Plaintiff Securities and Exchange Commission (“the Commission” or “SEC”) files this Status Report and Motion for Clarification of Terms of Incarceration.

Yesterday, on January 20, 2016, Sanderley Rodrigues (“Rodrigues”) was arrested by the U.S. Marshals Service in Florida. After his arrest he appeared before Magistrate Judge Elizabeth Jenkins of the United States District Court for the Middle District of Florida (Tampa) regarding the terms of his incarceration. The court ordered him detained in the Pinellas County Jail in Florida pending a further hearing on Friday, January 22, 2016, at 2pm to determine whether he can travel to Massachusetts on bond or whether the U.S. Marshals Service must escort him to Massachusetts. The Commission seek clarification as to whether he needs to be transported to Massachusetts by the United States Marshals Service or whether he should remain incarcerated in Florida pending further order of this Court. If he needs to be detained in Massachusetts, the Commission seeks clarification as to whether he may travel on bond using a commercial carrier or whether he needs to be escorted by the U.S. Marshal Service.

TelexFree: Judge Denies One Motion, Grants Another, and Rodrigues Remanded into Custody

newtelexfreelogoNot hard to believe, Judge Gorton has denied Sann Rodrigues’ recent Motion to Stay Contempt Proceedings and Approve a Payment Plan. It might have something to do with this motion being filed a day before the Court’s ordered deadline to return a large sum of money he used after the Asset freeze. Rodrigues wanted to enter into a payment plan to repay this money, but without disclosing the length of time or monthly payments he proposed.  It was a waste of paper, actually.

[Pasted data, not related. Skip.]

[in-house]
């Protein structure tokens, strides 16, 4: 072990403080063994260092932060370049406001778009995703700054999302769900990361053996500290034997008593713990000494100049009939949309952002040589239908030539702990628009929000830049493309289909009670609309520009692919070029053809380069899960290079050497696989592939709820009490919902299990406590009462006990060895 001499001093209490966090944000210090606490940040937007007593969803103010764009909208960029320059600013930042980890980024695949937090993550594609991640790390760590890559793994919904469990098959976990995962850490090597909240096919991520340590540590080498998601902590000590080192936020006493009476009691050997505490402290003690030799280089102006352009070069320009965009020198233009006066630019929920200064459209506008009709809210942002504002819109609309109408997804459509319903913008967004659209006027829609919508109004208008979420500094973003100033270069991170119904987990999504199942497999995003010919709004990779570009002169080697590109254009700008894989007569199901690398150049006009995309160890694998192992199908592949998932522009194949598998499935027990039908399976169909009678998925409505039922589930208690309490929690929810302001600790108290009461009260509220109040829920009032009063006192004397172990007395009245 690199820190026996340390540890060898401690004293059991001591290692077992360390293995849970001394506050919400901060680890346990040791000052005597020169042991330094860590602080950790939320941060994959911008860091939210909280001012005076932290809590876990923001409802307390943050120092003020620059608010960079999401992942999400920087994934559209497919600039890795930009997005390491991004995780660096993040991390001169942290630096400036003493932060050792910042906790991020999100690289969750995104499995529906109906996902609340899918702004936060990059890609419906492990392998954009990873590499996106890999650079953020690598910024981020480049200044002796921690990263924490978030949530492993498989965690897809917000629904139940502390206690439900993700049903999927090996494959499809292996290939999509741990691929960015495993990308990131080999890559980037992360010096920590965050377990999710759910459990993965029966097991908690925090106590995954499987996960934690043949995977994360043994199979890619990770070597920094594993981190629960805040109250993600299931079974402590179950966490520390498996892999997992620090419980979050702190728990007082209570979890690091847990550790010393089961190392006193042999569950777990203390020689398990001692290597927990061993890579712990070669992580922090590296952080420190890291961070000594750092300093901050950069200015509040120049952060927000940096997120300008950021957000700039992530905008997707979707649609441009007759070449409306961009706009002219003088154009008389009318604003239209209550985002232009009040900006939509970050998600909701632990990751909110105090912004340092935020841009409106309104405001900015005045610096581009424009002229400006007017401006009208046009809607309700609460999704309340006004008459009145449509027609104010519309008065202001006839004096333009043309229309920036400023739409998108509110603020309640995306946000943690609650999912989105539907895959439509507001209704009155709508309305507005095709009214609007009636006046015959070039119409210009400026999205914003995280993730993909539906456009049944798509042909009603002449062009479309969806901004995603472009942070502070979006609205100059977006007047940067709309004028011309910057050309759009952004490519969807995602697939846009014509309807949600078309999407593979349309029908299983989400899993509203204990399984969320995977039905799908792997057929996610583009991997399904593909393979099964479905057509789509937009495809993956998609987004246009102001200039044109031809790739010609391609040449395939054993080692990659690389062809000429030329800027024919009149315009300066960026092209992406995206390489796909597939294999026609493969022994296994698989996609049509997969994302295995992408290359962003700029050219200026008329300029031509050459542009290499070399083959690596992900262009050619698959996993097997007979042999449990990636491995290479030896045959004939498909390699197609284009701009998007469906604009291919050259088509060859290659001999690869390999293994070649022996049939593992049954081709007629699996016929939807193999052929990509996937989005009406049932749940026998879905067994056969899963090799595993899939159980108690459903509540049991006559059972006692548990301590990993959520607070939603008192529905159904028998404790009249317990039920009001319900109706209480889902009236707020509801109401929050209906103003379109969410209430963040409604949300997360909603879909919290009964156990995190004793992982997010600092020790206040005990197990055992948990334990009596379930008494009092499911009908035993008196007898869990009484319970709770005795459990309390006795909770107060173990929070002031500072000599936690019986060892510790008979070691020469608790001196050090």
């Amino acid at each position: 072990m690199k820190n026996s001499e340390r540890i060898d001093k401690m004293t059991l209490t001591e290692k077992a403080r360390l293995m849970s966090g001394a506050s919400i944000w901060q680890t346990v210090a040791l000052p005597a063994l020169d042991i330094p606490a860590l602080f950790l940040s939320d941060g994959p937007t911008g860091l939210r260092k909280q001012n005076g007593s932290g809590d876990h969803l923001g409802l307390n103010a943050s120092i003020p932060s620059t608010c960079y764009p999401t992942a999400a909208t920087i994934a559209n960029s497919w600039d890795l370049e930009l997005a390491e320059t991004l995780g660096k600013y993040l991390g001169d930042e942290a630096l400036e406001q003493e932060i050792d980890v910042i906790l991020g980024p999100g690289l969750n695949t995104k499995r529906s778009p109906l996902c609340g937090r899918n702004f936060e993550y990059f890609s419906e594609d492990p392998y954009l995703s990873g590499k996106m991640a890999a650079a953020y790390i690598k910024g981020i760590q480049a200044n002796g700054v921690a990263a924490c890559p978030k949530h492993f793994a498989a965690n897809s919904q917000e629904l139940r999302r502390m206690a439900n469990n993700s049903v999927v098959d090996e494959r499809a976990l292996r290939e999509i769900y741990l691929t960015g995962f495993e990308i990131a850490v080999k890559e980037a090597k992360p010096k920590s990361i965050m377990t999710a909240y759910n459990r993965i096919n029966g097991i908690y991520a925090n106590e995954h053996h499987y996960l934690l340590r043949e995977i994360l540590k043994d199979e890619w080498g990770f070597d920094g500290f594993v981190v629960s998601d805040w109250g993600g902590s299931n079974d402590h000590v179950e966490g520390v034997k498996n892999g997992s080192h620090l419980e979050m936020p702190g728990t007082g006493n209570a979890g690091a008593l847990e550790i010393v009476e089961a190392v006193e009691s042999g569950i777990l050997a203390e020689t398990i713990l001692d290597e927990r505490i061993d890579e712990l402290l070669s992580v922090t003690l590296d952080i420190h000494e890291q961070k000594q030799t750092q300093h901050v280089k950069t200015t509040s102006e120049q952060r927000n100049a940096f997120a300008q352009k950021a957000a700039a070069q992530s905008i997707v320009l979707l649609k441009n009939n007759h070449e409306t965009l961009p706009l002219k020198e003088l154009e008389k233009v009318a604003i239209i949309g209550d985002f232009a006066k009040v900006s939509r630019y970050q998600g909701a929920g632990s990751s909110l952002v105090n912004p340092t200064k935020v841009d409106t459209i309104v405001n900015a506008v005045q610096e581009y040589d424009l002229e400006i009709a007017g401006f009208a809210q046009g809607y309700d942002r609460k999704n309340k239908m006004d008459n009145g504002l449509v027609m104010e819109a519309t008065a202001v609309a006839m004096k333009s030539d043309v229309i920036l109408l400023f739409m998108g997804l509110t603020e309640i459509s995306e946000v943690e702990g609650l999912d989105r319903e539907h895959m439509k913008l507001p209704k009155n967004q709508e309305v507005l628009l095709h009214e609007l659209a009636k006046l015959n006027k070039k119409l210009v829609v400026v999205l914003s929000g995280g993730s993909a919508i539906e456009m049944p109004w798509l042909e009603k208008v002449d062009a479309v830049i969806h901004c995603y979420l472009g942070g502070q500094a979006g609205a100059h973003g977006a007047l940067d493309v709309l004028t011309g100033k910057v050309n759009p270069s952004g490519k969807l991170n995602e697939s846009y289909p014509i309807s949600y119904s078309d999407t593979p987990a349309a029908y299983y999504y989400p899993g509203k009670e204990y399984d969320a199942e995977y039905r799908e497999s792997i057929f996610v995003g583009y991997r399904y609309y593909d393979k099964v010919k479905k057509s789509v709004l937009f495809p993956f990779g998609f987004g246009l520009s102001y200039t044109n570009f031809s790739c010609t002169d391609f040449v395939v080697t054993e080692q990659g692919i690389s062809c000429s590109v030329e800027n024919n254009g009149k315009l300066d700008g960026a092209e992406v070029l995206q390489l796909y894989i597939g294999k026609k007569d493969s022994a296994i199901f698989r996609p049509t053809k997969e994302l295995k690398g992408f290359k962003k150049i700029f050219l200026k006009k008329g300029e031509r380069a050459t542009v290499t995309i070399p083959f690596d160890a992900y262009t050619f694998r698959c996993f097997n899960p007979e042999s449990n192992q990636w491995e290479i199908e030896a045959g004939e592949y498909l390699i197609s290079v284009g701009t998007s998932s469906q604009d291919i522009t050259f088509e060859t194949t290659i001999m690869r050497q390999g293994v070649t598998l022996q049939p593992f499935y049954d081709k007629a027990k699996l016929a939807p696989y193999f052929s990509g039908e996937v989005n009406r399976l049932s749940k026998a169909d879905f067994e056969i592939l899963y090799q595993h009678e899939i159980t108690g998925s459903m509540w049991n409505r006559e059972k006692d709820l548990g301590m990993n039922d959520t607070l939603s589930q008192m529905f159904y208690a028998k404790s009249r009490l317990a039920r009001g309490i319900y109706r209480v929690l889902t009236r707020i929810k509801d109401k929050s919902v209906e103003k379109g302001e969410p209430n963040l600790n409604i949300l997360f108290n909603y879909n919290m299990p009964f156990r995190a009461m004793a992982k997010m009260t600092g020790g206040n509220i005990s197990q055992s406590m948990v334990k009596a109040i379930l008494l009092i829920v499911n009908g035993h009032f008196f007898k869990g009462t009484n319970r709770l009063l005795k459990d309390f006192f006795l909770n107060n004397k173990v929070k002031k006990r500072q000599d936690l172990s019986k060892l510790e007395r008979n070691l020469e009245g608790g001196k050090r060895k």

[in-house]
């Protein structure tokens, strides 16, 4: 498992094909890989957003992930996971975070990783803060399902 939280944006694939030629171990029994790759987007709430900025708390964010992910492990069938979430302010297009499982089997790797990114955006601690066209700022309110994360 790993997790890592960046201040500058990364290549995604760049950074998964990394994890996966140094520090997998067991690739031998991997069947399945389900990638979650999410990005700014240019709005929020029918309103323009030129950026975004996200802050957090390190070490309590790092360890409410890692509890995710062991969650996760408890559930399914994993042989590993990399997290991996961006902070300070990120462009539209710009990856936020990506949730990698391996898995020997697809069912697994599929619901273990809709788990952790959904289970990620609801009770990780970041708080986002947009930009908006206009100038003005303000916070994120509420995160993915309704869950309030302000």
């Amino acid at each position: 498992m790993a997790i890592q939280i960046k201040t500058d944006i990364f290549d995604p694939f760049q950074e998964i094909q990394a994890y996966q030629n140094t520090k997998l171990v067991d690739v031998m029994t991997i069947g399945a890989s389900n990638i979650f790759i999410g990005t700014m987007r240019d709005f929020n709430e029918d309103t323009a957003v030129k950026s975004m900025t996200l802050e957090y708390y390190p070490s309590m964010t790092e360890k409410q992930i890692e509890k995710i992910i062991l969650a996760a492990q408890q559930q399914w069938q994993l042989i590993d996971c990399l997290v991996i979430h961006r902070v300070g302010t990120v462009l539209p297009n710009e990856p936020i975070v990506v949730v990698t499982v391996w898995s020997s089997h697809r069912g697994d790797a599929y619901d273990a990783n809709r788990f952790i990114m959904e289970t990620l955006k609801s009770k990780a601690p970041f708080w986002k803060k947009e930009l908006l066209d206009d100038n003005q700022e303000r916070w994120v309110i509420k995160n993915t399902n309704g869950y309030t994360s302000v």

And his lack of compliance with the Court’s Order has annoyed the judge greatly; this Order was entered on January 15th:

This Court, by order entered December 18, 2015 (Docket No. 359), held the defendant, Sanderley Rodrigues de Vasconcelos, in contempt but deferred the imposition of sanctions to give him an opportunity to purge his contempt. Defendant, having failed to comply with the conditions of that order to restore assets dissipated in violation of the asset freeze imposed upon him by the temporary restraining order (Docket Nos. 13, 42 and 52) and preliminary injunction (Docket No. 89), is hereby remanded to the custody of the United States Marshals Service to be incarcerated until further order of the Court.

But, Judge Gorton did approve a Motion allowing Rodrigues to open a new bank account so he has some where to place all the money he plans on making with his motivational books and videos.  This account is not subject to the Injunction.


TelexFree: SEC Opposes “Payment Plan” and Stay of Contempt Proceedings